Women” and “power” rarely form a sentence that doesn’t draw prejudice. Yet, in Joyce Bernal’s latest Everything About Her, these two words become the foundation of a rather unconventional statement. The film opens with a montage of Vilma Santos’ magnate delivering a speech that’s stereotypical of women in power—irascible, frigid, and almost always looking daggers. She goes onto her speech, discussing the hurdles women face in pursuit of success. Her audience react pryingly, taken aback by her shtick and clearly not taking at heart the lessons from her speaking. The sequence then intercuts to a scene in which Santos’ real estate mogul gives a hand to homeless kids, juxtaposing her firm, hard-edged exterior from just a few moments before. Five minutes into the film, Bernal establishes her thesis and around it she builds her story.
The film is driven by irony: Vivian (Santos) later finds out she’s afflicted with cancer. Instead of wallowing about it, she accepts it like no other’s business, hires a private nurse, and maniacally, laughs it off—all with enviable and self-confidence and awareness. She’s a strong woman, after all. She’s going to win. Where she drains her strength is on her estranged son, Albert (Xian Lim) who, after many years flies home for a high-tier real estate project for her company. Unbeknownst to her, her private nurse Jaica (Angel Locsin) has made Albert aware of the situation. There it is, a chance for her to rekindle an interrupted relationship with her son, never mind the irony of the timing.
Carl Papa’s Manang Biring similarly finds itself in such an ironic situation, in which a cancer-stricken mother receives a letter from her estranged daughter saying that she’s coming home for Christmas. Trouble is, she might not even make it ‘till that day. This thick, disquieting anxiety carries through a scene in Everything About Her, where Vivian mutters, almost weak-sounding: “Baka nga kailangan ko ng deadline,” she confesses. “Sana lang wag masyadong mabilis.” It’s a great scene, one that requires an actor of Santos’ pedigree to pull off. You take everything Santos says and you’re always sold on her sincerity. A few sequences earlier she speaks of spilling someone’s guts and ripping insides out, and you believe her just the same.
Onward the film goes, as the whole lot builds up to a waltz between Vivian and Jaica and their individual struggles. The latter grows mad at her mother who chooses to leave them in order to work overseas; the former is anxious to reunite with Albert whom she lost in a years-ago custody battle, the primary reason being that she isn’t always around him for doing much work. Through this Bernal subtly touches on the idea of women working hard on their careers, an act which is easily misconstrued as selfish. Mothers working aside for their family—women putting in the work for successful careers—is an idea too alien, too foreign. It isn’t selfless. And if one word completely surmises motherhood, it’s selflessness.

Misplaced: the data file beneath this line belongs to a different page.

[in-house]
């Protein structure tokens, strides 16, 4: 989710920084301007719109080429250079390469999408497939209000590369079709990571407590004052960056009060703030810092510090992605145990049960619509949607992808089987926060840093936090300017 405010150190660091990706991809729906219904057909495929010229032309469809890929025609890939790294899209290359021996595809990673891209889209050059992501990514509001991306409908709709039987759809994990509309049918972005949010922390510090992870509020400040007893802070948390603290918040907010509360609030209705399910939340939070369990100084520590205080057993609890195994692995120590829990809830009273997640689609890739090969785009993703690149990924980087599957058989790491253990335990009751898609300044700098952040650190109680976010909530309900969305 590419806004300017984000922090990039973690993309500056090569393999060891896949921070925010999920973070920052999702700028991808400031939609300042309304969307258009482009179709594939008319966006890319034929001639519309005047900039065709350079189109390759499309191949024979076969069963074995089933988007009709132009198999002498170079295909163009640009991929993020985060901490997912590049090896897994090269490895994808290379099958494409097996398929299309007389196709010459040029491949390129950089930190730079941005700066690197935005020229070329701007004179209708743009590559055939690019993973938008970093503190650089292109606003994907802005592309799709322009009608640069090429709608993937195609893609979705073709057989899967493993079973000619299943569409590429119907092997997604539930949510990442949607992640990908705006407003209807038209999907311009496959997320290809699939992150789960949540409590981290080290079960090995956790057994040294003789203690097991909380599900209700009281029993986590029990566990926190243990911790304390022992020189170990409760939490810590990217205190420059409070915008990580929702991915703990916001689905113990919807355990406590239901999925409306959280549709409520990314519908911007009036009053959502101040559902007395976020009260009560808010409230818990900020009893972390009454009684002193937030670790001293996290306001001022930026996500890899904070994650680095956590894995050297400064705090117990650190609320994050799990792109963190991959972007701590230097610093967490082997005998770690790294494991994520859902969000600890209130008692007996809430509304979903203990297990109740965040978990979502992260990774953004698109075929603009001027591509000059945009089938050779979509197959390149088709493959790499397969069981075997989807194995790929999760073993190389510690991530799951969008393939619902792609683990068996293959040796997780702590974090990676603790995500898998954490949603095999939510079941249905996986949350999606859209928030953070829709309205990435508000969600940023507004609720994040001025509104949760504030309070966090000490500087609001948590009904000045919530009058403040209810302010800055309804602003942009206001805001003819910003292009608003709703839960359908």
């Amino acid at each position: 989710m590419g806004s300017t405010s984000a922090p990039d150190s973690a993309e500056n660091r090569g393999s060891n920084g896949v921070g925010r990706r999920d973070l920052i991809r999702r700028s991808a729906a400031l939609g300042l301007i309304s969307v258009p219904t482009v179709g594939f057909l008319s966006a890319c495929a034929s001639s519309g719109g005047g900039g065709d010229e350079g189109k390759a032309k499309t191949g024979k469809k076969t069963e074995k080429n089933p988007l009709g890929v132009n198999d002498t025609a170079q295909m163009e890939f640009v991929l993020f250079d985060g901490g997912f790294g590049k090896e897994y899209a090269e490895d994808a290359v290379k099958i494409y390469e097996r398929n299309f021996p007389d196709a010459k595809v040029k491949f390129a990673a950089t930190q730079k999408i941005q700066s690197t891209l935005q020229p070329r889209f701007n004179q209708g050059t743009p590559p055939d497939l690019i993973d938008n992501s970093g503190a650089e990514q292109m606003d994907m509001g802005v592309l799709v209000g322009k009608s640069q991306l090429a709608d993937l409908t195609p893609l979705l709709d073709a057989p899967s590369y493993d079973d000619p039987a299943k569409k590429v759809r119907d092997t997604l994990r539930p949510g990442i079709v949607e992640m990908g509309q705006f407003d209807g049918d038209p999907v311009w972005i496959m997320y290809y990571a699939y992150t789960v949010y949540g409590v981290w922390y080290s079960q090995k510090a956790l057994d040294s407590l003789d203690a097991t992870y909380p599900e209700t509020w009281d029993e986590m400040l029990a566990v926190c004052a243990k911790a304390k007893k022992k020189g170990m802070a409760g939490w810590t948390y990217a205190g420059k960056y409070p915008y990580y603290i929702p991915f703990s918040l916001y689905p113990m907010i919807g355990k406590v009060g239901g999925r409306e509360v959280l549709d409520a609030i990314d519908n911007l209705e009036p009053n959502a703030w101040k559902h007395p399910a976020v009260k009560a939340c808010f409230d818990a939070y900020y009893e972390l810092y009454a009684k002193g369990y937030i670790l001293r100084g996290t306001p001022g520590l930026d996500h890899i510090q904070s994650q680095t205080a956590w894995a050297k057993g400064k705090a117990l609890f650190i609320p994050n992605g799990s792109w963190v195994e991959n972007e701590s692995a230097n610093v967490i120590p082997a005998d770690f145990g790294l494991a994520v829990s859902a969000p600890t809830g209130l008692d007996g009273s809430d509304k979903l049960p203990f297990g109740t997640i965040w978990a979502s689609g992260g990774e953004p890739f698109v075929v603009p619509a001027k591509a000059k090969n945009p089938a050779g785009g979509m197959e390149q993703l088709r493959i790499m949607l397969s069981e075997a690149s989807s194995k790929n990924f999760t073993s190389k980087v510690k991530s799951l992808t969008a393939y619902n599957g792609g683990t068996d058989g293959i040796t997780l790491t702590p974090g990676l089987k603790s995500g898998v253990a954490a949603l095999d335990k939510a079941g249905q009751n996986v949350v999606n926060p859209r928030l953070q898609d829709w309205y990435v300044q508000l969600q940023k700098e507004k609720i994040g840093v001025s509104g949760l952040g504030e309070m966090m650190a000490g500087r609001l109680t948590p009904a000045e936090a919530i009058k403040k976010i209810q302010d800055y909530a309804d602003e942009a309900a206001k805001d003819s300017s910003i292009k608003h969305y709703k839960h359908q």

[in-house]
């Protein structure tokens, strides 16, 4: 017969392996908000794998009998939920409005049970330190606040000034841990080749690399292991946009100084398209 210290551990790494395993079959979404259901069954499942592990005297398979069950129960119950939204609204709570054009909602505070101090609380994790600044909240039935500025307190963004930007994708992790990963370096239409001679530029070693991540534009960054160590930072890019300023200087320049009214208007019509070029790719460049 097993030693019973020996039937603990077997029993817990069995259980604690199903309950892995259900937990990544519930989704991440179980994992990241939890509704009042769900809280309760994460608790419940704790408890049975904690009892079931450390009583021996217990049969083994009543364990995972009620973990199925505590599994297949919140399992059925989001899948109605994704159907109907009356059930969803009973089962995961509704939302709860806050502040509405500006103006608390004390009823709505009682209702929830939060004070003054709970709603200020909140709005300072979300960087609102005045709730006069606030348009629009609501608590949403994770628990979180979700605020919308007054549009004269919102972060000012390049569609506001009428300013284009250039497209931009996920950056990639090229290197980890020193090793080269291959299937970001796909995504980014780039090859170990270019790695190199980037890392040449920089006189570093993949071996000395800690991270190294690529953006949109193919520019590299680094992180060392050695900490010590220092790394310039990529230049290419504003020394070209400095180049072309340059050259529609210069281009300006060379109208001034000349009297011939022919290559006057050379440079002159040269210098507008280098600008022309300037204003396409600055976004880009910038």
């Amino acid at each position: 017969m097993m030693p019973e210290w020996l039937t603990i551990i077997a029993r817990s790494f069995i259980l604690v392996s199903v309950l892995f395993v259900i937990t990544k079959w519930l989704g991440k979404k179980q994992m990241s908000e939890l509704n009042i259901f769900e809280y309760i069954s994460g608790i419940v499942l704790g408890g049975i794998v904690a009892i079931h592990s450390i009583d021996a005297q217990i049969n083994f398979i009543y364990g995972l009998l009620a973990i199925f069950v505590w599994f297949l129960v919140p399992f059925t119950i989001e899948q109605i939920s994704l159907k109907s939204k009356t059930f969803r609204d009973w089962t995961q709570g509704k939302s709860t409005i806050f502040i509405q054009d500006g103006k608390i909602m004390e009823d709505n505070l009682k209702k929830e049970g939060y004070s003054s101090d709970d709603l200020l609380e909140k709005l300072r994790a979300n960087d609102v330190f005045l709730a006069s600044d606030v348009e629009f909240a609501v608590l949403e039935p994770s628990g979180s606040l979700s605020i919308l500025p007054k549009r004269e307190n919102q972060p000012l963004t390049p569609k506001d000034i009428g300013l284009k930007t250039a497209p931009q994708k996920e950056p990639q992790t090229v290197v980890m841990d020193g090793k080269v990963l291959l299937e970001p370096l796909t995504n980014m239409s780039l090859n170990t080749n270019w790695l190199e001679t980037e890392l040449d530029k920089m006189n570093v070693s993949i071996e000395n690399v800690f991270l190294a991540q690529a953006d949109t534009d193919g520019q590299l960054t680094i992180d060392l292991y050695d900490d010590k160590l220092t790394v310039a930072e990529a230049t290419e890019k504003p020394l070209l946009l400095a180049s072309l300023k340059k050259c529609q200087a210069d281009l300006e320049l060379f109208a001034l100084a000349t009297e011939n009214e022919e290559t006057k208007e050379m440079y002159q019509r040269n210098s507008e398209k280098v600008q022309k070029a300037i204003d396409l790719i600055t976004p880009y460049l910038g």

The dynamic between Vivian and Jaica is extremely watchable, owing mostly to both Santos and Locsin’s commendable performances. There’s an underplayed gag toward the end where Jaica persuades Albert to stay for his mother, mentioning something about Darna. “Ikaw si Ding,” she exclaims. “Siya si Darna, at ikaw ang bato.” It’s somewhat refreshing to see this in Everything About Her, however random. Punchlines are echoed as poignant monologues, such as in the funny bit where Jaica missends a text message to Vivian, essentially calling her an “impakta”. It’s flourishes like this that pepper the middlebrow story that it has.
Speeches bookend Everything About Her. On a syrupy, frankly shoehorned resolution, a final speech is made, Vivian completely renewed and on her face a wide smile. She speaks of life and all its beautiful things, and asks her similarly refreshed audience that let this be the way everyone remembers her. You don’t question the change of heart, but are quite unsure and still curious what drives it—did prejudice win, or did humility? The film closes irresolute.